Coming to a ski resort for the first time as a beginner skier or snowboarder can be a bit daunting. With a little locals know-how, our tips and tricks will help you make the most of your time here and hopefully leave you desperate for more.
Alpe d’Huez is widely regarded as not only one of Europe's, but the world’s leading ski resorts. And it’s not all about the legendary Sarenne black run and the mogul-tastic Tunnel, or skiing from the dizzying heights of the Pic Blanc lift at 3,300m. There's a wonderful world of beginner areas to explore in and around the resort and across the whole of the Grand Domaine ski area.
Here are our top tips:
- You may not need a full lift pass - beginner slopes are usually low down, easily accessed and some don't require a lift pass at all
- Book into ski school, don't let your mates / partner teach you, trust us and hire a professional
- Consider your choice of equipment hire shop
- Plan your outfit before you arrive
- Utilise free public transport
- Enjoy the fun zones, they usually have a beginner area
- Explore the whole resort, seek out the blue and green slopes away from the beginner zones
- Explore the blues and greens of the other resorts included in your pass
- Enjoy après-ski - after all you'll have earned your stripes
Whilst it is possible to arrange these things once you're in resort, we wouldn't recommend it - especially lessons. Plan ahead, book what you can, and take the pressure off that first morning.
If you're a complete beginner and booking into ski school you might not need a full Three Valleys six-day pass. It's worth checking with your ski school before you buy, some schools offer packages that include a lift pass. Buying online couldn't be easier and the pass itself can be recharged / reloaded next time you visit. And rather than opt for them to be mailed to your home address, simply pick them up in resort. It's one less thing to remember to pack.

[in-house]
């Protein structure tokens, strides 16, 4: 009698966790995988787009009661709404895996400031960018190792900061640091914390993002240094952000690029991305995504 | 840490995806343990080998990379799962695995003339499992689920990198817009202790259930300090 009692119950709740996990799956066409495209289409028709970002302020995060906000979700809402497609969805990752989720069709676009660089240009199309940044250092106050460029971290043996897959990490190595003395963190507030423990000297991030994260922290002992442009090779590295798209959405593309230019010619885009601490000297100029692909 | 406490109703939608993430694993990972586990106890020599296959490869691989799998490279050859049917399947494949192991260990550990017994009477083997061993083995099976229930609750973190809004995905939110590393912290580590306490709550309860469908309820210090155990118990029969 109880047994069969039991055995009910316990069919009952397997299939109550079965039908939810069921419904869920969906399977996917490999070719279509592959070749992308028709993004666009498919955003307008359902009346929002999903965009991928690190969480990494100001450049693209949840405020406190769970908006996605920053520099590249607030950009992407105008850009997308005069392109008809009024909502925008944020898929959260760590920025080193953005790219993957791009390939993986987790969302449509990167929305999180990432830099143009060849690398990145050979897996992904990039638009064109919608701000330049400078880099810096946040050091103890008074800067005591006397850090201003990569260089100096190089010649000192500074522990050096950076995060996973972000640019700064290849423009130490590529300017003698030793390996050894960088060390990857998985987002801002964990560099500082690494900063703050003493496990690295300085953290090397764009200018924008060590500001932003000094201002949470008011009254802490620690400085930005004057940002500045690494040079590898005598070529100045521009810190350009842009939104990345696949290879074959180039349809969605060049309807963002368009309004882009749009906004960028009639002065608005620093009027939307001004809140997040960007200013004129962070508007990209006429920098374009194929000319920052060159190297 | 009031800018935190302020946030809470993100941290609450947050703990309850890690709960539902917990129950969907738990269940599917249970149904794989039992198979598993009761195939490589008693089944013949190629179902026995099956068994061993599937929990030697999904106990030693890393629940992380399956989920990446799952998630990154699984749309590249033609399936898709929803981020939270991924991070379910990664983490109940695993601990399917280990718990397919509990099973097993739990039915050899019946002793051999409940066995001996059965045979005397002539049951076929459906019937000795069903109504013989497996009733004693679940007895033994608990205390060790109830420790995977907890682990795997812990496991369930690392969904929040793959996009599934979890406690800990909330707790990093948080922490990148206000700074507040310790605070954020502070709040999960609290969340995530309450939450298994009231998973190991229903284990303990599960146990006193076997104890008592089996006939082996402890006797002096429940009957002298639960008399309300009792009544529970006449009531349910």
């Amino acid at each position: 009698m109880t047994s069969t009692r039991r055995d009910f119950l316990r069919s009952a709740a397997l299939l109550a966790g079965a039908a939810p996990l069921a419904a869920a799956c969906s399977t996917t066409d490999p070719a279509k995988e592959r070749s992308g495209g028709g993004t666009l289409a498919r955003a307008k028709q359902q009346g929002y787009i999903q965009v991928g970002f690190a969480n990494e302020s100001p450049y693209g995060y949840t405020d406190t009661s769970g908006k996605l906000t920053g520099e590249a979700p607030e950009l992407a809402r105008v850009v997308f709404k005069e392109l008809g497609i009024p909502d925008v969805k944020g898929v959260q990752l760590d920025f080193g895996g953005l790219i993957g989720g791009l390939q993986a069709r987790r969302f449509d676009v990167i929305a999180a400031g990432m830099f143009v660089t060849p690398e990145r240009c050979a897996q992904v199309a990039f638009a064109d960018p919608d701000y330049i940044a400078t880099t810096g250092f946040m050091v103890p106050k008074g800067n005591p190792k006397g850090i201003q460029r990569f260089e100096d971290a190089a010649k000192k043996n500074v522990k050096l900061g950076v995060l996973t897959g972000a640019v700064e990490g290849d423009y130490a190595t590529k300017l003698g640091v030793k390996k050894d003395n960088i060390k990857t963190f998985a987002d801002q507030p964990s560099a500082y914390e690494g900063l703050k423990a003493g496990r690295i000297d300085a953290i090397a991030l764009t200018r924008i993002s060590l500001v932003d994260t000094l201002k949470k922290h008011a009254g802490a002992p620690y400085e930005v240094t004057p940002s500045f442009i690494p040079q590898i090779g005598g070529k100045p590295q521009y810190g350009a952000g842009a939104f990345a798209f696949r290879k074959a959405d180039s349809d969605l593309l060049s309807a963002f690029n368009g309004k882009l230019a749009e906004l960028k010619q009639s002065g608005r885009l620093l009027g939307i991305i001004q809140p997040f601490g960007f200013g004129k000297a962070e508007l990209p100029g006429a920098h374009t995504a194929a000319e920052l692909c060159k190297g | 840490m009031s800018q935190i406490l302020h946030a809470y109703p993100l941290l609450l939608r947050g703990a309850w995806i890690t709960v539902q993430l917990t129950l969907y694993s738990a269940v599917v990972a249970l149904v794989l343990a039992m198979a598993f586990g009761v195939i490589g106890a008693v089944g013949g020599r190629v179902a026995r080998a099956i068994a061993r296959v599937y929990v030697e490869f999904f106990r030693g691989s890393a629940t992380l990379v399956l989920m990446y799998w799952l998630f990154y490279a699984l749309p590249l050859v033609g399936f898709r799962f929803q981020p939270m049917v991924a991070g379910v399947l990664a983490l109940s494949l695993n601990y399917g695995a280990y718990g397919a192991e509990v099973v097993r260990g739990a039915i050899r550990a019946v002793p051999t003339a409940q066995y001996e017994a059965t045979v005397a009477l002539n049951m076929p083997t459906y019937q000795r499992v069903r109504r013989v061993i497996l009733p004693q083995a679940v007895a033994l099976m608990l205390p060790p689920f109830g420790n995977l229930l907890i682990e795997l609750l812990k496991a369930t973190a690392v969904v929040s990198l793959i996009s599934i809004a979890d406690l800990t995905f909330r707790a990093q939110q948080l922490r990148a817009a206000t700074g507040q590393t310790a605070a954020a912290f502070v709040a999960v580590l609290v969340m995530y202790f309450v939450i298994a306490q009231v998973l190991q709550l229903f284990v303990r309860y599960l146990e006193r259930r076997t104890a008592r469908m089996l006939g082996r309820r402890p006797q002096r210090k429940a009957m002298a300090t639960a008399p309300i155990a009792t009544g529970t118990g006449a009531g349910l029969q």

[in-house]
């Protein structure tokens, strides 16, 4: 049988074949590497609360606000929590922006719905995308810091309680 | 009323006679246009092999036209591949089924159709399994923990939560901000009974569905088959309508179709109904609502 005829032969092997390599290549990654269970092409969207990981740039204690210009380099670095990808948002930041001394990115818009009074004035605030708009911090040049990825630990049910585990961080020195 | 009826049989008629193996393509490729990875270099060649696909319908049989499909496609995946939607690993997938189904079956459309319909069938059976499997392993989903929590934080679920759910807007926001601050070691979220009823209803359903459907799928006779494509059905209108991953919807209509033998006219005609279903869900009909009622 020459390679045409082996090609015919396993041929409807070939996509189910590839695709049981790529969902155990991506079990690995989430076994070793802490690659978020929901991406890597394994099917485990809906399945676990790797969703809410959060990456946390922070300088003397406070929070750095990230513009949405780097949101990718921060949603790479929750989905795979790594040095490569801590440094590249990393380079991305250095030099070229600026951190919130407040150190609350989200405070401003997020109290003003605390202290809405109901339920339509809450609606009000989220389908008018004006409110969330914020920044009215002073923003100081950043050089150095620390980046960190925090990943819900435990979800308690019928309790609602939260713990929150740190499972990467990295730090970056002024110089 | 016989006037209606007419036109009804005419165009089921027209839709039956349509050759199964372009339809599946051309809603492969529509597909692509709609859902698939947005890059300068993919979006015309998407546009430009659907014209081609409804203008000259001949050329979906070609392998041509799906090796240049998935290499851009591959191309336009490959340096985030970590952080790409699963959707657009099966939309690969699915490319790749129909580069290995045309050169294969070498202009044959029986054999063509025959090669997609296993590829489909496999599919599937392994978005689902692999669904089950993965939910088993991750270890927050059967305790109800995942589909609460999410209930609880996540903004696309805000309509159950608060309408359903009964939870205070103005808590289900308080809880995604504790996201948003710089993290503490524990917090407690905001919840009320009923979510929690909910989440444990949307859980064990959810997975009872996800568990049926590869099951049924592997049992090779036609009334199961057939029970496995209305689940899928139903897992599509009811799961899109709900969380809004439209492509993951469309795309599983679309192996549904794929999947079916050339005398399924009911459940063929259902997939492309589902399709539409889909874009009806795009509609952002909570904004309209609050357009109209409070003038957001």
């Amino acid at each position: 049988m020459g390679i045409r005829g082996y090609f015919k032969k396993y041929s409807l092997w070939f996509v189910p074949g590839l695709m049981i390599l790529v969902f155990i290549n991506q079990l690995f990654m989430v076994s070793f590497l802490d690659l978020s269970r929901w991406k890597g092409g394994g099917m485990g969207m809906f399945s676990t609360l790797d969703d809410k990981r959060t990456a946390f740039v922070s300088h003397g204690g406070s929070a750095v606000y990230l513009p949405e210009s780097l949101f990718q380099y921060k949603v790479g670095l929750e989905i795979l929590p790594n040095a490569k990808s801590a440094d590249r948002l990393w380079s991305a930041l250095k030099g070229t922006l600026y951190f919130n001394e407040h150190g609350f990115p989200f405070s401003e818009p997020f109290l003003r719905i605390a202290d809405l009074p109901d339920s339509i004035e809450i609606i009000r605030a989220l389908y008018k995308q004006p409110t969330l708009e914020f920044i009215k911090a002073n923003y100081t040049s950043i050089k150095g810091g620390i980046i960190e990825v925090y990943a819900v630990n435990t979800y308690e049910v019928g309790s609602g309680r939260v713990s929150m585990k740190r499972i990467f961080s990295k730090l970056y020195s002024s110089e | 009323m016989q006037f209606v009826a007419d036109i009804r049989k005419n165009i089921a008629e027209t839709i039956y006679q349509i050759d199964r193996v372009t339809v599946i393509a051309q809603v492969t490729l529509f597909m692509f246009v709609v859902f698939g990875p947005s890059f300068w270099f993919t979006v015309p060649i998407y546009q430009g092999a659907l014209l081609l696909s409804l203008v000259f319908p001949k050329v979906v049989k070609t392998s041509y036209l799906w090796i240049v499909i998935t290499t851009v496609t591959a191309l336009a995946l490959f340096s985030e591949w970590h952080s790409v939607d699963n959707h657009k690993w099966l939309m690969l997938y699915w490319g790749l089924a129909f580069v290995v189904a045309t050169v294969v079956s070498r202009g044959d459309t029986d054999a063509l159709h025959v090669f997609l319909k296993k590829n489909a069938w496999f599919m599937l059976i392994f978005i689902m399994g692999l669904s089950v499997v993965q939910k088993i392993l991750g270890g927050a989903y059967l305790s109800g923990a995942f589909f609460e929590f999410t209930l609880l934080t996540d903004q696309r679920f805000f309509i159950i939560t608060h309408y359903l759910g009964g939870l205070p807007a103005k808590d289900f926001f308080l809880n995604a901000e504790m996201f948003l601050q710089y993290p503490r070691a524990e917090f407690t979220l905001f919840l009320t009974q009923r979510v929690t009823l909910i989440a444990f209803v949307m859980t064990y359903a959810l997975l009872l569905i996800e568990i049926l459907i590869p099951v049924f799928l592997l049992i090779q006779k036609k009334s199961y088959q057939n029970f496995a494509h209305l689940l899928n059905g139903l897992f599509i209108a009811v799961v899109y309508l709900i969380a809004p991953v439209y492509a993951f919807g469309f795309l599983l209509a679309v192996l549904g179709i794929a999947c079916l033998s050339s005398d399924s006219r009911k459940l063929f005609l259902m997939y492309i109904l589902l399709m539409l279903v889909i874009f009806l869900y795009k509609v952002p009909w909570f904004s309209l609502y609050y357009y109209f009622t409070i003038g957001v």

Don't let your friends or partner attempt to teach you to ski or snowboard. Trust us, for the sake of your relationships, put yourself in the hands of the professionals. Luckily there are many ski schools in Alpe d'Huez offering group and private lessons with friendly and knowledgeable English speaking instructors. If you're the only beginner in your group it's definitely worth joining group lessons. You'll learn in a safe and fun environment, and make new friends with rest of your crew over your shared experiences. Lessons are definitely something you should book well in advance to ensure you get your slot - especially if your ski trip is during the school holidays.
Renting your gear online is often cheaper than in resort, and most shops have beginner ski / snowboard packages on their websites. Also it's worth making sure your pick up point is close to your accommodation, so it's not too far to carry your gear. Some shops offer free locker use near the slopes for customers, delivery services, and may even come to you for fittings on arrival if pre-arranged, especially if there's a group of you. It's worth checking this with the shop before you book.
Make the most of your time
All the gear, no idea
For the beginner skier or snowboarder it might seem expensive to lay out for the right apparel before you arrive, and there aren't many places that rent clothing in resort, so borrow what you can, check out the sales and online discounts. At the bare minimum make sure in addition to your trousers and jacket, that you've got a helmet, some goggles, gloves, and technical ski socks. Plus a lightweight back pack is always handy for carrying water, sunscreen and an extra layer.
Get on the bus
Plan your route from your accommodation to the beginner slopes, and use the resort's excellent public transport system to get around until you get the knack of carrying skis and poles like the pros.
The beginner slopes